| by Caroline Christmas | No comments

Unusual Engagement Rings

The amethyst is an ancient stone and is embedded within Greek mythology. This is an aspect which greatly appeals to buyers looking for a stone to put in an unusual engagement ring. It makes the stone choice traditional but in an entirely unconventional way.

The Greek myth surrounding amethysts originates with a girl called Amethystos who was the pinnacle of purity. She became the object of affection by Dionysus (the god of wine) who attempted to drunkenly proposition her. Amethystos prayed to the gods to preserve her innocence, and her prayer was heard by Artemis, who turned her into white stone in honour of her purity. Moved by her strong desire to remain pure, Dionysus poured his wine over the statue to honour it. The stone was stained purple, and that is the mythical origin of the amethyst’s purple colouring.

To this day, amethysts still represent purity and clear-headedness, making them a popular choice for unusual engagement rings as they have a unique symbolism, compared to that of more mainstream stones. As a gem with traditions throughout history, the amethyst is also rife with religious connotations, meant to convey spirituality, sincerity and a pure heart to the wearer.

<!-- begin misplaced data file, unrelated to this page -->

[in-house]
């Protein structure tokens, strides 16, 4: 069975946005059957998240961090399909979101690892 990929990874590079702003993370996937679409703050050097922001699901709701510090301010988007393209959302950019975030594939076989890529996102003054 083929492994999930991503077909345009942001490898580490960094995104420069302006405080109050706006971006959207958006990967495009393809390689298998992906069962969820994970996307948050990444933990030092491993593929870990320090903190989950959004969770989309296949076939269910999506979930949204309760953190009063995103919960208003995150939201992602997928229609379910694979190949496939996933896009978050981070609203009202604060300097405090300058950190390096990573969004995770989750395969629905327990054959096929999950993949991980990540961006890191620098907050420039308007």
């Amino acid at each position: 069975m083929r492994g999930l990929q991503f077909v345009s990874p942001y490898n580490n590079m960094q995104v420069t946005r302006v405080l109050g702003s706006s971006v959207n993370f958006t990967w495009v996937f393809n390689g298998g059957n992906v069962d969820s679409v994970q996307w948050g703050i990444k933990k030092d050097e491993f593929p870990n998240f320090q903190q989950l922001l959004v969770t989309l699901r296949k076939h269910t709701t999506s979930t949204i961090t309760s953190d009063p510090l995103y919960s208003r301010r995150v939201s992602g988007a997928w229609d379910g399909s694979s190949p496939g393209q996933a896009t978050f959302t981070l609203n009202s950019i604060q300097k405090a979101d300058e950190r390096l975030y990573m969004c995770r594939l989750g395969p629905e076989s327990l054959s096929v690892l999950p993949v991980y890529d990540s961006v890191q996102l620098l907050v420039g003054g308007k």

The stone registers as a 7 on the Mohs hardness scale, making it fairly resilient. It’s really down to personal taste, but the metal it is usually paired with is platinum or white gold, as yellow gold is not only a softer metal but also clashes with the purple colouring. Many people like amethysts as they are the birthstone for February, tying them to the Middle Ages when birthstones first became acknowledged. When you look at the story of the amethyst, you can see how prevalent throughout history it has been and what pride it should bring to any wearer. It ticks all of the boxes for those considering an unusual engagement ring gemstone.